Some notes to self on turning 60

    First, stop compulsively dropping into every conversation that you have just turned 60, and then waiting for the other person to exclaim, “No way! That’s impossible! You don’t even look close to 50.” Just shut up about it.

    Quit pointing out, when driving behind a slow or erratic driver, that it has to be an old person, and that that person should have their license taken away. Then pretend to be amazed that you have gotten lost, something that “never happens.”

    When someone mentions where they were on 9/11, don’t immediately share your memory of where you were when you heard that President Kennedy was shot (right after lunch in Mr. Weber’s 6th grade class).

    Sell your leather pants to the vintage clothing store. While there, do not buy anything else, even if that gauzy top reminds you of the one you wore to an Iron Butterfly concert before anyone knew who Iron Butterfly was.

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    Realize that hardly anyone today knows who or what Iron Butterfly is.

    Whenever one of your children “discovers” a song or band from the ’60s, resist the temptation to say, “Oh, I used to listen to that in my dorm room all day and night, when I was trying to get over my first love.” Similarly, resist any temptation to discuss your life at college, or first loves, at all.

    In fact, avoid all references to the ’60s, especially ones in which you allude to how that was the “coolest time ever to be young.”

    Discard all pictures of yourself wearing: “hot pants” with white patent leather boots, mini-skirts with midriff tops, and bikinis on the beach in Mazatlan where you appear to be drinking from one of 10 straws in a giant snifter of a blue slushy cocktail with a bunch of scruffy long-haired ne’er-do-wells.

    Never use the term “ne’er-do-well.”

    Stop watching the network news at 6:30 every night while you are eating dinner.

    If you simply must watch the 6:30 news every night while eating dinner, then stop complaining about all the old people and their many hideous ailments in the commercials that are featured during this half hour. Stop saying, “They must think the only people watching the news must be old people!”

    No matter how tempting it is to complain about one of your many hideous ailments, NEVER, EVER do so, except to your spouse — if you still have one. This is the most important dictum to follow. There is not one single person in the world who cares about your bunions, your insomnia, or your lifelong battle against ear or facial hair.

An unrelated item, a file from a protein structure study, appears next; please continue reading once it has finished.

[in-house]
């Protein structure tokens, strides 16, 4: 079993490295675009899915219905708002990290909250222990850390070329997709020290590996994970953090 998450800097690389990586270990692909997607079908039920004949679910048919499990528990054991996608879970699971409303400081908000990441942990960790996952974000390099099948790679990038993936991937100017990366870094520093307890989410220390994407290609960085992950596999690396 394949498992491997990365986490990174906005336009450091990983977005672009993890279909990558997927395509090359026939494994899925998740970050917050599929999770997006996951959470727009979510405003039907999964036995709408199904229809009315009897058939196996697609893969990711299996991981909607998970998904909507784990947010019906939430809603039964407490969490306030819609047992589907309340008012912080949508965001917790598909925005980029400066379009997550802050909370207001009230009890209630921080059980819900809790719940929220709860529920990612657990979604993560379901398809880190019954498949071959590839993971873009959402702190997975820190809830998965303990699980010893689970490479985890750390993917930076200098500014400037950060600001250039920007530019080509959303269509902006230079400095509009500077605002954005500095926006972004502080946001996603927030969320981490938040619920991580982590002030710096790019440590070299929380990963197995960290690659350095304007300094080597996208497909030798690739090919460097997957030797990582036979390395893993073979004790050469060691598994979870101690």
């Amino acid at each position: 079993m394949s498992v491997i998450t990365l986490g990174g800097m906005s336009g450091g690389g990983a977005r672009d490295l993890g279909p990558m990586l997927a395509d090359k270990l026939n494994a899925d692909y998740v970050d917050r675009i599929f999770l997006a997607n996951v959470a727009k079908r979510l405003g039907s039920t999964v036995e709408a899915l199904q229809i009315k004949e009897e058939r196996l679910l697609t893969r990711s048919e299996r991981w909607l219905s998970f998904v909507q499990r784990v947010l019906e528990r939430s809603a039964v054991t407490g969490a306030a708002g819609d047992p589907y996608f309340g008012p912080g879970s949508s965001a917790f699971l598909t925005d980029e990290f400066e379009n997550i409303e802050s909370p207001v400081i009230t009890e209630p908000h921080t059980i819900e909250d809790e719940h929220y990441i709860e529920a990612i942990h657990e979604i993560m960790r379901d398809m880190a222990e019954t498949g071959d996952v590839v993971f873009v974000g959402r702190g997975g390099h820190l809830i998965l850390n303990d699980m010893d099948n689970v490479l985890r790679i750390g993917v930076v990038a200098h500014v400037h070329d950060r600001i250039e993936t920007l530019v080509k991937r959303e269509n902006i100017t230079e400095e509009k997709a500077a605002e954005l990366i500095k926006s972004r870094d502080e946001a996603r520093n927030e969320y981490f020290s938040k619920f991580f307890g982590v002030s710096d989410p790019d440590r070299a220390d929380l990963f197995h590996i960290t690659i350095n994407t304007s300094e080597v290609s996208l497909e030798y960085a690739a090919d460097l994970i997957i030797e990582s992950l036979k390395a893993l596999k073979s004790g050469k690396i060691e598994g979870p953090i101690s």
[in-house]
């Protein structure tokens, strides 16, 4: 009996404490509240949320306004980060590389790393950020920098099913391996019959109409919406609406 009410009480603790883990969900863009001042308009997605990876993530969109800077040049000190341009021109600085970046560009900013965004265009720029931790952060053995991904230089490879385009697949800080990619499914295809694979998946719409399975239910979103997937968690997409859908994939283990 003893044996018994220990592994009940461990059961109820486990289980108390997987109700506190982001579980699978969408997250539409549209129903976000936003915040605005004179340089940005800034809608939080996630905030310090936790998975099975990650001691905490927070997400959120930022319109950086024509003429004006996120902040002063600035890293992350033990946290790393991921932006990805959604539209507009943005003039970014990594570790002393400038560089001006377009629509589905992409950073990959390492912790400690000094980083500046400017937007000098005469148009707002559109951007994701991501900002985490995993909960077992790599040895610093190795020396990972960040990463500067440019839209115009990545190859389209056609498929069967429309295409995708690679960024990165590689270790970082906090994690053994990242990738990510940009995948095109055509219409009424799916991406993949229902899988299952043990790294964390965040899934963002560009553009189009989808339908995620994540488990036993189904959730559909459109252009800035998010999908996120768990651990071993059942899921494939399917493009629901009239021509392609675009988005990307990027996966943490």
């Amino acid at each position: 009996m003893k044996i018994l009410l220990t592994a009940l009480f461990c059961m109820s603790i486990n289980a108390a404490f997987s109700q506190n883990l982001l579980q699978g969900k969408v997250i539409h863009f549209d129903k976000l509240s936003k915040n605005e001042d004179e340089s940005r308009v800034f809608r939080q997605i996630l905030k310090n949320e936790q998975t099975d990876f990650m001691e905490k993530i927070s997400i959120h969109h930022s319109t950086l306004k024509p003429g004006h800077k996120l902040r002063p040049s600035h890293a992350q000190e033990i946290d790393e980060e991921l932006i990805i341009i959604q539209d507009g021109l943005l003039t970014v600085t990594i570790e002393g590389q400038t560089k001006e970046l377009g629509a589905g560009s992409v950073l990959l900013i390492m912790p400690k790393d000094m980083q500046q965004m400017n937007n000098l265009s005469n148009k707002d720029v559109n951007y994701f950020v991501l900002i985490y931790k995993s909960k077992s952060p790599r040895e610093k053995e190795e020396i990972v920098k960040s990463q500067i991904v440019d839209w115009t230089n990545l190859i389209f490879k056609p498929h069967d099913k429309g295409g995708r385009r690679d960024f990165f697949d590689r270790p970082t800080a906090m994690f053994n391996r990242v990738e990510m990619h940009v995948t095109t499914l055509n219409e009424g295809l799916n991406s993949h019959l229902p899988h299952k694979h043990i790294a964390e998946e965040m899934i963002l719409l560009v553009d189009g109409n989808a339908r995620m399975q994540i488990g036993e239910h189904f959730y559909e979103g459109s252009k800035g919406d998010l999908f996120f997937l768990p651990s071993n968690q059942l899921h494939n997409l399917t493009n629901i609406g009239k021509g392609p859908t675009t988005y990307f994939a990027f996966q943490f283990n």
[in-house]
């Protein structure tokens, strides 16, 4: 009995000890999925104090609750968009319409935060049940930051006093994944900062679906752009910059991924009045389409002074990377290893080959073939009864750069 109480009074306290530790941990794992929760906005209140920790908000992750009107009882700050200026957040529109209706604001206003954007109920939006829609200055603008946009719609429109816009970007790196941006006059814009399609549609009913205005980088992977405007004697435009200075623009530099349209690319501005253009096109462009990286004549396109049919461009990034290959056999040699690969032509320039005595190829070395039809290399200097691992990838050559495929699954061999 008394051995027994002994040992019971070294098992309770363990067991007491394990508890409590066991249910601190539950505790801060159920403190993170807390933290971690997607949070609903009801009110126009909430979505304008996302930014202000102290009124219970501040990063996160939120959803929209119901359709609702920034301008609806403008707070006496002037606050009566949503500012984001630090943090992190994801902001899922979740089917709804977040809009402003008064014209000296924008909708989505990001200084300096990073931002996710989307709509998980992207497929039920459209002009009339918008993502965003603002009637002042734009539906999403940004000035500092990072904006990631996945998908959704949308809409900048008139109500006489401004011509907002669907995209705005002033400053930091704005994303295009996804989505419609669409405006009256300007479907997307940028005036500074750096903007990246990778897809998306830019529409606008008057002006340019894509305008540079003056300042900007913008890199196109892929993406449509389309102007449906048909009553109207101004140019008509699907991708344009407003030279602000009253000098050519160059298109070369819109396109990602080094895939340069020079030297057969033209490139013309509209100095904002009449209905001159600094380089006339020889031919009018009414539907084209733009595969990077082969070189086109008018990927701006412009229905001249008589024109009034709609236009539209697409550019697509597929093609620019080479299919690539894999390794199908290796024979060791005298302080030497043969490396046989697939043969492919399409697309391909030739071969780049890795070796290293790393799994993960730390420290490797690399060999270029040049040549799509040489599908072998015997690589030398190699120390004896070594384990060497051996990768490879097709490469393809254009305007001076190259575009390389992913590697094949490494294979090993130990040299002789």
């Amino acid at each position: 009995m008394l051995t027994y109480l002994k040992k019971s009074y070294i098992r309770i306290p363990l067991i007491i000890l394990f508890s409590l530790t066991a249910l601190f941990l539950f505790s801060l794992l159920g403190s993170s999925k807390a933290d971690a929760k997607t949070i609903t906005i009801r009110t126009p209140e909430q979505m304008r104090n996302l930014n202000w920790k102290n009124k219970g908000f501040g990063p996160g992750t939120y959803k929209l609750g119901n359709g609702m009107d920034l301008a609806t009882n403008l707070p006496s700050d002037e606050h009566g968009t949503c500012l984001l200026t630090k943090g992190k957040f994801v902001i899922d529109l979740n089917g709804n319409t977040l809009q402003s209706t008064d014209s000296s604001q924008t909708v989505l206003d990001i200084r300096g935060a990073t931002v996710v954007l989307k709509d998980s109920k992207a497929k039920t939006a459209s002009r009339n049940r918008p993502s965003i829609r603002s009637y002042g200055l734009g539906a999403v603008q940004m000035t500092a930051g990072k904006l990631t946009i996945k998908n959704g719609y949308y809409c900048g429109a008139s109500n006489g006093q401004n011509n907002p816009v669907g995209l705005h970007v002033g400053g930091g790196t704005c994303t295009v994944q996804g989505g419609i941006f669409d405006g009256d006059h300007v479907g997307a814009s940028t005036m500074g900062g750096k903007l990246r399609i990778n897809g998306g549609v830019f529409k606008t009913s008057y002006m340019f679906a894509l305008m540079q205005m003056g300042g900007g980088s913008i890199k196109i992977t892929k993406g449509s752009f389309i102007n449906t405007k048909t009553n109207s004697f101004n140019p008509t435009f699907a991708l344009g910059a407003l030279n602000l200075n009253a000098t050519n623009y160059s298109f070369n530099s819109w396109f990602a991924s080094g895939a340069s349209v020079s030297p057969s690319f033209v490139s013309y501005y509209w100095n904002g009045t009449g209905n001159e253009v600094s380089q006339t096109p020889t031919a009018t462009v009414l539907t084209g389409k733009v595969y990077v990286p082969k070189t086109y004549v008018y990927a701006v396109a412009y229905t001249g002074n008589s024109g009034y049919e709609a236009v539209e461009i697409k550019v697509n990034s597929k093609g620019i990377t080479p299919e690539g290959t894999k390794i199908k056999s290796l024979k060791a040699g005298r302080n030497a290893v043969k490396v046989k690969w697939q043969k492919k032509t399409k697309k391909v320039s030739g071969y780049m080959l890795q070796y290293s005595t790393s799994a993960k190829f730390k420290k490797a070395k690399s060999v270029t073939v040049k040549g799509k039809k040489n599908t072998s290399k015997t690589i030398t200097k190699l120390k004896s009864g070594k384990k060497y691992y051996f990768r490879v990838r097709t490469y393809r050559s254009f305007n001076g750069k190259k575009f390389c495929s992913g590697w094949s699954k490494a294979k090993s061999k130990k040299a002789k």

Remember those death camp commercials in the last election? Never show weakness.

    Never ask for directions, even if you are lost. (See above.) If you are lost, and someone offers to help you with the GPS on their phone, never dismiss them, saying, “No thanks, I do just fine with a regular old map.” No one has to know about your tangled mass of free faded Auto Club maps that are shoved in the glove box.

    If you must go to Starbucks, do not hold up the line by asking why “small is tall, medium is grande, and large is venti.” Do not chuckle about how “a cup of coffee used to just be a cup of coffee,” or grumble about the price. I really mean it; there is nothing that gives old people a bad name worse than this Starbucks behavior.

    For God’s sake, learn how to use your remote control.

    Switch from AOL to Gmail. Hire someone to teach you everything you need to know about the Internet, social media, and photo sharing, rather than asking your children or grandchildren to perform this pitiless task. Never say to your son, “Could you just show me one little thing on my computer before you go?”

    Do not claim you were at Woodstock. If everyone my age who claimed they had been at Woodstock had been at Woodstock, well… you get the idea.

    Do claim your “senior discount” whenever possible, but do not, at the time you are doing so, jokingly remind the ticket seller or cashier to ask you for your ID proving that you are, indeed, a senior citizen (see first paragraph).

    Never wear stilettos or shorts, but avoid holiday sweaters and t-shirts with photos of grandchildren.

    Do whatever it is that you have been putting off for the past 40 years, thinking, “I can always do that someday soon when I have time.”

    You don’t have that much time. Get cracking.

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